“Why Do Women Hunt?” That was the sexist headline in a recent news story. I’ll bet you’ve seen others like:
“Women: Fastest Growing Demographic in Hunting”
“Women’s Hunting Clothing is Booming Business”
“More Women Hunters Crowd the Woods”
“Women in Hunting Camp: The Glass Ceiling Broken”
“Women And Blood Sports Collide”
“From Nurturers to Murderers”
Women, women, women. Why has the hunting industry suddenly focused on women?
Probably because they represent a seller’s market. Face it, manufacturers of hunting gear might love to hunt, might love wildlife and wild places, might contribute significant dollars toward conservation, might respect and appreciate women — but they’re still in business to make money. And right now women hunt — and they are dribbling dollars from their camouflaged pockets like rain. Maybe not a downpour, but at least a steady drizzle.
And that’s okay. Women deserve effective clothing, boots, bows, and rifles that fit them. I’m sure they send the appreciation to manufacturers who are producing these products. Brands like Prois, Sauer, Kenetrek, Mossberg, and many more are engineering gear to better fit and perform for women. But that’s all detail stuff. The real question for most journalists writing “Women Hunter” headlines seems to be the philosophical one, one their urban minds can’t quite grasp: why would women, classic nurturers, want to become killers? Why would any 21st century woman want to hunt?
Because she’s human.
Personally, I’m a bit offended by these clueless reporters asking sexist questions. Women hunt because they want to hunt. They feel the pull of the wild. It’s in their mitochondrial DNA. They are humans sprung from a long, ancient line of Homo sapien hunter-gatherers. Their maternal ancestors pursued everything from grass seeds and grasshoppers to gophers and giraffes for as long as men did. And often more effectively.
And what’s more nurturing than finding food for your offspring? It’s standard and acceptable procedure for female owls, eagles, foxes, bobcats, wolves, robins, and lions to hunt, kill, and drag home meat for their young. Why does our culture want to corral women in the vegetable garden?
It has been suggested by anthropologists that women, small, nimble, and quick, may have contributed more small game meat to ancient larders than did their burly male counterparts contribute mammoth steaks. Sounds reasonable. Big game comes and goes, but small birds, mammals, reptiles, amphibians and insects are usually ubiquitous and abundant. Perhaps while the men searched high and low for migrating herds, the women kept everyone in the tribe fat and sassy — or at least alive — by hunting up locusts, rabbits, and fledgling birds. Meat’s meat and starvation is a poor substitute.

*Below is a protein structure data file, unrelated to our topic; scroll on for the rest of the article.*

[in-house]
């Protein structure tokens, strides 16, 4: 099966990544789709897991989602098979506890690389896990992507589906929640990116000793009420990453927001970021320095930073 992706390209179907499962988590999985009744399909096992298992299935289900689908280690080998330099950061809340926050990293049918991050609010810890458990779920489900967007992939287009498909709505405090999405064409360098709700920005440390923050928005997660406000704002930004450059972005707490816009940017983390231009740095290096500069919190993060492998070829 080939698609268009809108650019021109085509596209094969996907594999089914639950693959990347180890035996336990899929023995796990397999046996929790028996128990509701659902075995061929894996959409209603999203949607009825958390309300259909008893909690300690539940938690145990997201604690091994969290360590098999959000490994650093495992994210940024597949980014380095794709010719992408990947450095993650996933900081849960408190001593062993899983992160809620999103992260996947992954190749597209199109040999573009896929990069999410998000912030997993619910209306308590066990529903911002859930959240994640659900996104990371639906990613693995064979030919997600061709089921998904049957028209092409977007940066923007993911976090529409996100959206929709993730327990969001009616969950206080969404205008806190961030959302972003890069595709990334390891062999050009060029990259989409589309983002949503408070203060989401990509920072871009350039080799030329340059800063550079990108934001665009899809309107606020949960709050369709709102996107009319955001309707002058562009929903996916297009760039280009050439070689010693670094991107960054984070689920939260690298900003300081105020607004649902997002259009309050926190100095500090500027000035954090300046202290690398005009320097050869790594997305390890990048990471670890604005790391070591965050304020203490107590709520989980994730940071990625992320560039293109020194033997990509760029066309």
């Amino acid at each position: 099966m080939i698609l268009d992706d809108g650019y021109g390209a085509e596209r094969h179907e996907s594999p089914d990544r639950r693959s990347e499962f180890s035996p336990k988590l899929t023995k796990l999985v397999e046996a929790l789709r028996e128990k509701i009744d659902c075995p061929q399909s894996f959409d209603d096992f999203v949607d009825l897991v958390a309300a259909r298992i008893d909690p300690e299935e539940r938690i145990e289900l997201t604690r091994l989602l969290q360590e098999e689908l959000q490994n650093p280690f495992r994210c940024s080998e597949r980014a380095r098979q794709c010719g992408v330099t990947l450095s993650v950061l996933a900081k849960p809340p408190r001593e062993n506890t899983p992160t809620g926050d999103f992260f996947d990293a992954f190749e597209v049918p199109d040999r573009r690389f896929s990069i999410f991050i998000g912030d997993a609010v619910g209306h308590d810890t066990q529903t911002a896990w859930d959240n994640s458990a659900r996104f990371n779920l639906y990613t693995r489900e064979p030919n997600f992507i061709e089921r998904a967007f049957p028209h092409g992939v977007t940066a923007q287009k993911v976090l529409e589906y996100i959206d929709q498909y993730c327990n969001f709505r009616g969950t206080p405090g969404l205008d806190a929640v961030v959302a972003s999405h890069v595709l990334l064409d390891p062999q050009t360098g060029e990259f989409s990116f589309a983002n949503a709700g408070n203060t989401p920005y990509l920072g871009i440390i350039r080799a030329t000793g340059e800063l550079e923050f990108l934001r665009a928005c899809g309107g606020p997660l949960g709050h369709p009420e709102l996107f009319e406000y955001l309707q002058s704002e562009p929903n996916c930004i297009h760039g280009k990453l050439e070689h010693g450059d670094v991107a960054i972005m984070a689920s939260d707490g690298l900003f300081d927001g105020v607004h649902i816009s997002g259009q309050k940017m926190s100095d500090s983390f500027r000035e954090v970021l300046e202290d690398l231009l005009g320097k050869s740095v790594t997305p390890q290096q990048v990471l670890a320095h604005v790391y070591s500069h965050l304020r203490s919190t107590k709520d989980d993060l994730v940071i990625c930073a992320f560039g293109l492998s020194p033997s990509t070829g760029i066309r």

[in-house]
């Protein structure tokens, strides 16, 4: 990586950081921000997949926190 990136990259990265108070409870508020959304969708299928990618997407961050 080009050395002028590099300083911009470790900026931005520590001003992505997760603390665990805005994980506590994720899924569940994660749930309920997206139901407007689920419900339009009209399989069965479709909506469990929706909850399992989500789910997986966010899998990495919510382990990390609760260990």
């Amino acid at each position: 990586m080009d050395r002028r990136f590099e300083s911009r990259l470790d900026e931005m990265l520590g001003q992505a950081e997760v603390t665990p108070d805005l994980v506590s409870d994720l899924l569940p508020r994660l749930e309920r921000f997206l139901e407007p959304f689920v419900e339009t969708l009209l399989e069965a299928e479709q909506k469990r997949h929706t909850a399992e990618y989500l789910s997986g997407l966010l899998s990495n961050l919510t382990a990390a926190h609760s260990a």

Of course today anti-hunters press the “supermarket” argument. Mamma, don’t let your babies grow up to be hunters. Let ‘em be shoppers and diners and such. Blood on their hands is asking too much. It’s the molly coddler melody. Not exactly an anthem for self-sufficient do-it-yourselfers. And that’s why I find the question “Why do Women Hunt?” condescending and blatantly sexist. “Why dirty your pretty fingernails in the mud and the blood and the gear when you can let someone else do the dirty work? Wash your hands of this dirty business. Join PETA and protest the evil, heartless killers. Embrace your nurturing nature.”
To PETAS’s vexation, more and more women are rejecting their call. Instead of unthinkingly accepting gender role stereotypes, girls, girlfriends, coeds, wives, mothers, aunts, grandmas — any and all women from cage fighters and secretaries to CEOs and scientists — are pulling their camouflage pants on, painting their faces camouflage green and brown, grabbing their bows and arrows and guns and cartridges and hitting the wilds in search of nurturing duck, deer, and elk meat.
The women hunters I know hunt because they feel the same passion for the wild as do male hunters. They thrill to the distant barking of migrating geese, the haunting whistle of elk, the subtle crunch of a whitetail tiptoeing past their treestand. Women marvel at the same sunsets as male hunters. They feel the same urge to spot and stalk free-range, all-organic, hormone-free, sustainable venison. They thrill to that first snowfall of autumn, to the bloodcurdling screams of an owl-caught rabbit, the high-mountain challenge to reach those distant rams. They feel the adrenaline rush when a bull moose rocks his six-foot antlers toward their grunting calls.
I’m betting women ache with the bittersweet fall of scarlet, gold, and burnt-umber leaves in the October grouse woods the same as male hunters. I’m betting they feel equally fortunate to interact with Nature not as casual spectators, but as functioning parts of the glorious whole. Hunters are hunters regardless of their sex. Thus it has always been. Thus it always shall be.
Yes, Virginia, women hunt. And I’m glad they do.
During more than 50 seasons afield, Ron Spomer has had the pleasure of hunting with many women, some of whom were better shots, better hunters, and smarter woodsmen, er, woodswomen, than he.